single combat to settle the quarrel, . calmly awaited their decision.

Great was the consternation in the enemy's camp, and, a council of war having been held, it was wisely determined that the biggest boy in the group should be selected as their champion. Now, the biggest boy-Davie Gray-was a veritable big boy indeed, and, as far as size and strength were concerned, shewed a marked contrast to the slender stripling with whom he was to measure his martial prowess. Although Davie afterwards became an esteemed minister in a rural parish not far from his native Howe, his appearance at this time was far from being clerical or prepossessing. Stalwart and swarthy, big-boned, and long-legged ; with a great black, bushy, burly head, surmounted by a very small Glengarry bonnet; a pair of piercing black eyes, and a Roman beak, as bent and sharp as that of a hawk; with hodden-grey clothes by far too small for the growing body they encased, and great tackety, home

made brogues, as heavy as a ploughshare, the figure presented by the embryo minister was anything but savouring of the manse.

Tak'aff your coat, Davie-tak'aff your coat,” cried the excited urchins, eager for the fray ; “ye canna feicht wi' your coat on, man,” forming a wide living ring, at the same time, round the expected combatants, just in front of the gateway leading to the home farm of Brigton. Percy's jacket was off in an instant, which act Davie

perceiving with the tail of his eye, obliged him to follow suit, and to appear at least courageous, although, if the truth must be told, the little courage he had was now beginning, like that of another personage in similar circumstances, to ooze out rather quickly from his finger ends.

“ Tak’ your time, my lad,” Davie growled at length ; “I'II be at you in a jiffey.” But, somehow or other, Davie's homespun coat would not be persuaded to come off even, with the zealous assistance of several boys, who, after many fruitless attempts at co-operation, gave it up in despair, not,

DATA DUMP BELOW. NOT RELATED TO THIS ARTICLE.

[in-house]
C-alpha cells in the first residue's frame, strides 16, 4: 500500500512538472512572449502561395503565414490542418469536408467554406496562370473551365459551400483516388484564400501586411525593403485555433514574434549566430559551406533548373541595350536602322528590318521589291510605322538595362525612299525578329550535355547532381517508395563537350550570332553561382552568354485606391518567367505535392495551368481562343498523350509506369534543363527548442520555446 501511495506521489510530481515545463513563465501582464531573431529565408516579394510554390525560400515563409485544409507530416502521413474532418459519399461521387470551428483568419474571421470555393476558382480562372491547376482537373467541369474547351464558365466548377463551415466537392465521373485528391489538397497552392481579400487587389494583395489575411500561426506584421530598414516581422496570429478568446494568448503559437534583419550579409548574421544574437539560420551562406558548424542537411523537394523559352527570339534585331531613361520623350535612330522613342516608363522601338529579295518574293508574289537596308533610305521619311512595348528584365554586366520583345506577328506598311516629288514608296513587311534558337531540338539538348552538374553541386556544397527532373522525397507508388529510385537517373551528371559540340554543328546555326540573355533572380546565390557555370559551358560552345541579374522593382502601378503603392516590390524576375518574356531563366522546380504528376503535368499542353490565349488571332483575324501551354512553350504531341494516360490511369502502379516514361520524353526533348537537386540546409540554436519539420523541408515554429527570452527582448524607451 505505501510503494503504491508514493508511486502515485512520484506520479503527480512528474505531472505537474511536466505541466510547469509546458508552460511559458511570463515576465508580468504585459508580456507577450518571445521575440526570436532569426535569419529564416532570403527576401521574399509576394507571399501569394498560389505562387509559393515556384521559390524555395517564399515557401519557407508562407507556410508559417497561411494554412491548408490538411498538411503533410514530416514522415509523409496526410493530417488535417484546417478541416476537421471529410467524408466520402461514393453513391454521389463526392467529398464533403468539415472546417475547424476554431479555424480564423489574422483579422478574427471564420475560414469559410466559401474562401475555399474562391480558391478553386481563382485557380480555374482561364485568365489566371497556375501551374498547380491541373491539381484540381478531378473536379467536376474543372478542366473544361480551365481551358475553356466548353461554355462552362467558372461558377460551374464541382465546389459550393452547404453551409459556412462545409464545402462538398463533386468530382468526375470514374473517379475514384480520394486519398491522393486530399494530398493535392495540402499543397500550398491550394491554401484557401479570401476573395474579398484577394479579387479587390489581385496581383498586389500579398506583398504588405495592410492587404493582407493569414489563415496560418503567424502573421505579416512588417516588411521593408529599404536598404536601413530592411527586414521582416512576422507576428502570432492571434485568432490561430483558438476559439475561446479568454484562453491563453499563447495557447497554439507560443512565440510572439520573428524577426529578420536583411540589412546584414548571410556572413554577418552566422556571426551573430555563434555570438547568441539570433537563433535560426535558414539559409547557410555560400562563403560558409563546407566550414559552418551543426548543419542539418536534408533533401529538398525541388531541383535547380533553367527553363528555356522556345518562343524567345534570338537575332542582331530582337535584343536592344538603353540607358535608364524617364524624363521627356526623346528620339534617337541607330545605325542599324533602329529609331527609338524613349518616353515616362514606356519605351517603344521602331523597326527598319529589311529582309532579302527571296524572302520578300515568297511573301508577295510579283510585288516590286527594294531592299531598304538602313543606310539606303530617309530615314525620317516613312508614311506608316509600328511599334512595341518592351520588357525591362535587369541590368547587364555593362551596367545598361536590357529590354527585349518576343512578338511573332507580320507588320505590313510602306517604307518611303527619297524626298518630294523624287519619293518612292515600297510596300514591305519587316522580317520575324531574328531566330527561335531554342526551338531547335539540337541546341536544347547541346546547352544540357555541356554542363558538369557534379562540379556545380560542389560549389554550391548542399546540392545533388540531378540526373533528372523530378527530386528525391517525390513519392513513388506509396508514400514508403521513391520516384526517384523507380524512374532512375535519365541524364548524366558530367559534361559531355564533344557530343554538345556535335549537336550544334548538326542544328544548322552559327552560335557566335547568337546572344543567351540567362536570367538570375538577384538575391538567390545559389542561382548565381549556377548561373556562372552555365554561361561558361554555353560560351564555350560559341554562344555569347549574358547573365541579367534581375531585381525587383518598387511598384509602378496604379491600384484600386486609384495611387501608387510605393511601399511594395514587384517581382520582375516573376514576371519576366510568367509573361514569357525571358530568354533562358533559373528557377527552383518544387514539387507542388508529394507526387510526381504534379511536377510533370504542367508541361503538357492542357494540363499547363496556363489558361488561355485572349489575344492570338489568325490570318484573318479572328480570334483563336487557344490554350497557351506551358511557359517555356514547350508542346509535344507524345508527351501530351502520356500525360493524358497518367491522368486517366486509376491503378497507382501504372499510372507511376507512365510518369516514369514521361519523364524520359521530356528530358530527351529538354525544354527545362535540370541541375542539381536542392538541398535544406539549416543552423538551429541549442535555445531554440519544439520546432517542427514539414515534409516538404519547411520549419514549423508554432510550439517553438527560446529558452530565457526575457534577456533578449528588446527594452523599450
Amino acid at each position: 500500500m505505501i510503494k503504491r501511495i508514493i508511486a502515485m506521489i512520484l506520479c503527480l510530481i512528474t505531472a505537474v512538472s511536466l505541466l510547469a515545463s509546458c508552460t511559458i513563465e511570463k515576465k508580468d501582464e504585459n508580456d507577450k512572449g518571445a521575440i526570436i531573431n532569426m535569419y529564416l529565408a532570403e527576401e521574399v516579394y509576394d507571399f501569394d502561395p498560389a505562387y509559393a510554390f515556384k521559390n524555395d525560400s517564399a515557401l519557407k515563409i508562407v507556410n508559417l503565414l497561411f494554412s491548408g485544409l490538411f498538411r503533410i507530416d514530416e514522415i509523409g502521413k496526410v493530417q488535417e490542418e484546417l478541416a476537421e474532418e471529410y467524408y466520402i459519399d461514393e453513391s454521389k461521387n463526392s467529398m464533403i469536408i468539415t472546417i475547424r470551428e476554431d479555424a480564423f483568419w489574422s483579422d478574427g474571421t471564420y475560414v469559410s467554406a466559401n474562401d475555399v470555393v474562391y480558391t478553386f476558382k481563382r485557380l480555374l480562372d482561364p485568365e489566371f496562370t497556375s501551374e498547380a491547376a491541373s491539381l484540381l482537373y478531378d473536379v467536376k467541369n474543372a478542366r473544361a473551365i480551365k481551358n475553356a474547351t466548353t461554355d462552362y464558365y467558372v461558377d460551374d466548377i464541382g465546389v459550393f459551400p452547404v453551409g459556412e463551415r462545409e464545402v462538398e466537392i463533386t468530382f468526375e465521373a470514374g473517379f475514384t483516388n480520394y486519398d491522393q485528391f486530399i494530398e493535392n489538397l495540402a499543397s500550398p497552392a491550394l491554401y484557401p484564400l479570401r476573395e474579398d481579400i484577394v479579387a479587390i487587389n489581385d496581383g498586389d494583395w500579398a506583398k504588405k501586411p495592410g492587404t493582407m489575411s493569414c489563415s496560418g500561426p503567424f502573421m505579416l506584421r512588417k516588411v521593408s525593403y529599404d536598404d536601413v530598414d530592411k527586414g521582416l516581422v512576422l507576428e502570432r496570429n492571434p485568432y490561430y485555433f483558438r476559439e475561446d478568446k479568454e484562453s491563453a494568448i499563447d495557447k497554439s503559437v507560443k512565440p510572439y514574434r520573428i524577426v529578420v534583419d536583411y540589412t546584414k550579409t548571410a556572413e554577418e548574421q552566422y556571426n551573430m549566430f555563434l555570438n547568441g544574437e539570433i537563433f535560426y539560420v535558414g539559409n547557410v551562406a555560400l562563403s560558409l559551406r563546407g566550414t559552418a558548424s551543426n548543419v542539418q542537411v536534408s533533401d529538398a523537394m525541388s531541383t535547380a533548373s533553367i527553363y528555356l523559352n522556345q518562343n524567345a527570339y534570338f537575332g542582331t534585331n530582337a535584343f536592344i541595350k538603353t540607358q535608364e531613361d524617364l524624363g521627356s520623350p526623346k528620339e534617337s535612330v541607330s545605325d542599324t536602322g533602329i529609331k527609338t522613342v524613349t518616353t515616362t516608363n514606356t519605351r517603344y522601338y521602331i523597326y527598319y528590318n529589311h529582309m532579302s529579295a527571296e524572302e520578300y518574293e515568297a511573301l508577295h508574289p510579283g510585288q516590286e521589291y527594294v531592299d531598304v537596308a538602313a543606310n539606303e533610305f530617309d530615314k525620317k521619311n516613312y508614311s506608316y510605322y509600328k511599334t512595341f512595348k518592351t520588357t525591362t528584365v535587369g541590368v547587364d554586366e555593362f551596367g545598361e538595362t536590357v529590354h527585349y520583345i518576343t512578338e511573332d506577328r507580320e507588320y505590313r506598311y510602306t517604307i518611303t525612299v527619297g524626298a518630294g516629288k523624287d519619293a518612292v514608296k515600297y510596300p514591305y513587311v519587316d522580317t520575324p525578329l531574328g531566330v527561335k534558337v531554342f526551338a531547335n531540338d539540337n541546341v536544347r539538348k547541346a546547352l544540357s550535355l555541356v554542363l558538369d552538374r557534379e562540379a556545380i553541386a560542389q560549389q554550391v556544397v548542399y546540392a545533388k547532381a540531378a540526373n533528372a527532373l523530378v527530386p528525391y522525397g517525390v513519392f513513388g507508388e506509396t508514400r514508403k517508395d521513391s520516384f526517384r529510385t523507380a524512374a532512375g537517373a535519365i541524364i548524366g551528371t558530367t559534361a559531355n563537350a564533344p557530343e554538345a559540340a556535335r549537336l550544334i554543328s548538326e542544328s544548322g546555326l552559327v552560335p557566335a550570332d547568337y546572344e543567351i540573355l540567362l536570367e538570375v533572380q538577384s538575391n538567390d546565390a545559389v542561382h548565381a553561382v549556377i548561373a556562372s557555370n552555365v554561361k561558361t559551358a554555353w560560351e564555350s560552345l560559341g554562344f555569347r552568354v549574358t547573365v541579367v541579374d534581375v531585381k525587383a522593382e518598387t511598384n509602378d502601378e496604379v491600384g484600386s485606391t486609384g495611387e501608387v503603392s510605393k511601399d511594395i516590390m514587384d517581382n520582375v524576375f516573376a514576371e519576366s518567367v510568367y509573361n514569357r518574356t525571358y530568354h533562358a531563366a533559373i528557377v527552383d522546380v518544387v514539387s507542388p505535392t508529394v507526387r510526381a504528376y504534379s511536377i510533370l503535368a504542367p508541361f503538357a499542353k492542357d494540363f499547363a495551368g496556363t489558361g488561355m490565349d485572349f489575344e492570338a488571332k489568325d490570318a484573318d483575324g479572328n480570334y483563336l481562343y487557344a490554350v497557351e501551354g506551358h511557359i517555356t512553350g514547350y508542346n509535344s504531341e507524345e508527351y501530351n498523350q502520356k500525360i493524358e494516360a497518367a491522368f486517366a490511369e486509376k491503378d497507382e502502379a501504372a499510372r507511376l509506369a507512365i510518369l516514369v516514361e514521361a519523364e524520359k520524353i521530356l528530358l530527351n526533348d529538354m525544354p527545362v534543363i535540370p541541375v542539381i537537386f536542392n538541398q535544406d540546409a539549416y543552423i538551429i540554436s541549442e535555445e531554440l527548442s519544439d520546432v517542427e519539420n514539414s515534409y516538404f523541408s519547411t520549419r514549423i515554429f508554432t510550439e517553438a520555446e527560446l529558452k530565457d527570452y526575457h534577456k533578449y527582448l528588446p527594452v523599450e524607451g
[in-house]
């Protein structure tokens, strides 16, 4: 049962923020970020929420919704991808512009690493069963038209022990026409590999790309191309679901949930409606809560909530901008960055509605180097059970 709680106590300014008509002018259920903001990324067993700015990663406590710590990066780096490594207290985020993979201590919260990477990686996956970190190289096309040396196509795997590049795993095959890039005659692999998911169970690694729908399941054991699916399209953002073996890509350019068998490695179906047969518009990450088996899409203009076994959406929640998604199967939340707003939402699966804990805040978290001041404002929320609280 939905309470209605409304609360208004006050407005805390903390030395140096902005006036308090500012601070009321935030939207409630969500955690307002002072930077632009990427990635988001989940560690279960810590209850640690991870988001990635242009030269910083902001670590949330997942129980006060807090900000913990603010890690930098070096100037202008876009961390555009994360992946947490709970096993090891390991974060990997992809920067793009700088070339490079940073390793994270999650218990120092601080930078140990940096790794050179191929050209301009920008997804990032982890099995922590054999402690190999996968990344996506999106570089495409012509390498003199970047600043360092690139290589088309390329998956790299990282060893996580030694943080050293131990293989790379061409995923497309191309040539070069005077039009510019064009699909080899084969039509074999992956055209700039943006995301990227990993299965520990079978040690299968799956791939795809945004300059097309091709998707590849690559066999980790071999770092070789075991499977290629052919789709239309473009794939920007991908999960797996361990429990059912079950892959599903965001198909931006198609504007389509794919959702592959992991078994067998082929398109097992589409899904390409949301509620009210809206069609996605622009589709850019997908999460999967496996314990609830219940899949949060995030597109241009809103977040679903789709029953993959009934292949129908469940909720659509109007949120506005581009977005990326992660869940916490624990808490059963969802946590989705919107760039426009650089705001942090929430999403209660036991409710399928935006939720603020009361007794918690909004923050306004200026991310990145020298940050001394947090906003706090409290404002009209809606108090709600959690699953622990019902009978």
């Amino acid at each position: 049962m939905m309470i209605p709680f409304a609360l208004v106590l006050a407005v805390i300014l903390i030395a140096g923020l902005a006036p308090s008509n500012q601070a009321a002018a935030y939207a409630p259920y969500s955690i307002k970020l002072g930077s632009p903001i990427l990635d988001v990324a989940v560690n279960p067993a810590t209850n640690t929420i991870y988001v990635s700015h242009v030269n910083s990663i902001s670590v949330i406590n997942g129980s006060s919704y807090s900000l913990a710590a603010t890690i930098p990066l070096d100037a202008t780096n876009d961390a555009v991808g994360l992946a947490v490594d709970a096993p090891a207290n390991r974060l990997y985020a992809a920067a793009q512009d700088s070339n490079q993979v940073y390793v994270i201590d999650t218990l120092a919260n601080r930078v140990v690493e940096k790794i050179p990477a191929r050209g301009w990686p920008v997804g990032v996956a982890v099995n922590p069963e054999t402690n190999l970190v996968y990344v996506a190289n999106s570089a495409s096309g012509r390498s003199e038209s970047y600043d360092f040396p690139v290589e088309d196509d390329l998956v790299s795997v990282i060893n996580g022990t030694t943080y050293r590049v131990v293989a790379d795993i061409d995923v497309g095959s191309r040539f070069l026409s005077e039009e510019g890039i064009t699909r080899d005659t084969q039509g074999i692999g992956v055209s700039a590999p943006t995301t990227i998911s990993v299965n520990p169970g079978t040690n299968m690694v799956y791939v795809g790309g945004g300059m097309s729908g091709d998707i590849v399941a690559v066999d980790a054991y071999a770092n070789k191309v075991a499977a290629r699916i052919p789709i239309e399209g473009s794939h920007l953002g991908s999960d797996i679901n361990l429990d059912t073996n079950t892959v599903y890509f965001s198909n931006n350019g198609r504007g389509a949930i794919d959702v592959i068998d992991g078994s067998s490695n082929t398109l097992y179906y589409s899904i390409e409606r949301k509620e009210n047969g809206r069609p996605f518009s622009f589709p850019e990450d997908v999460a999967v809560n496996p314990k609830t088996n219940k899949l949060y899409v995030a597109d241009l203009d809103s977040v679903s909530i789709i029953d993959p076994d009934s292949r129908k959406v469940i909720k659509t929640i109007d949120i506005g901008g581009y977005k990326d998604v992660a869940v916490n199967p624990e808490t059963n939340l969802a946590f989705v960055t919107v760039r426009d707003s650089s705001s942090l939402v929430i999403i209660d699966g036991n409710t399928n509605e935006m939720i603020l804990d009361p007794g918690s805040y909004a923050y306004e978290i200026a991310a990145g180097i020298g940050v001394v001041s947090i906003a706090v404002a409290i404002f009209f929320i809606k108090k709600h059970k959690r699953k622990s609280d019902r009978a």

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however, without quietly insinuating that “Davie
naething but a coo'rd."
“Davie's feart,” cried the other boys in the ring.

" Davie's feart, and winna feight."

“Fa says I'm feart ?” wildly shouted Davie, now fairly put upon his mettle; and, casting his hitherto unyielding coat from him with the utmost ease, he again defiantly exclaimed, “Fa says I'm fear't ?” at the same time somewhat retreating from, rather than advancing to meet the foe.

Something again had evidently gone wrong, and the more eager of the group of boys surrounded their champion in the utmost consternation. Still Davie showed no signs of immediate action, far less any intention of dying game.

“ Come awa' hame," said a little fellow, more observant than the others. “ Lat him pech, and pech awa’; he's feart I tell ye, and winna feight.”

“Fa says I'm feart and winna feicht ?” for the third time roared the valiant Davie, brandishing his brawny arms in the air, and rushing headlong into the ring, as if to annihilate at one fell swoop his brave, yet comparatively puny antagonist. Percy, to avoid the apparently coming blow, dexterously stepped aside to prevent the awful consequences thereof, when his ferocious antagonist, by the sheer force of the impetus he had given himself, went bounding like a Joveshot thunderbolt to the other side of the road, where, tripped by an unfriendly boulder, over and over again he rolled, until, amidst the jeers and laughter of all, he sprawled and floundered in the miry ditch!

While the preparations for the fight were going forward, and unknown to his schoolmates, a little spy in the camp had quietly slipped away to Kinnettles, and informed the worthy schoolmaster of the expected battle, exaggerating, doubtless, every little detail, and extending the affair into the largest dimensions he possibly could. Scarcely had the untoward event above referred to occurred, when

“ Daniel" descried in the distance half-walking, half-running, to the


scene of action. When he reached the battle-field, the boys had just managed to drag the almost inert body of Davie to the middle of the road, when, mistaking the red clay with which he was bespattered for veritable human blood, and interpreting his silence as the silence of death, the stricken schoolmaster piteously exclaimed

My laddies ! Oh! what's this you've dune ? Killed poor Davie Gray! Wha's brain planned the plot ? Wha's hand did the deed ? Wae's me! that I should hae lived to see this day! Ane o' my ain laddies murdered -killed by ane o'my ane bairns !"

To the surprise and delight of the grey-haired, weeping schoolmaster, Davie slowly rose to his feet, and after Daniel had fully satisfied and convinced himself of the reality of his existence, Davie explained in a few words the beginning and the ending of the laughable fracas, right generously exonerating Percy Guthrie from all blame in his ludicrous discomfiture.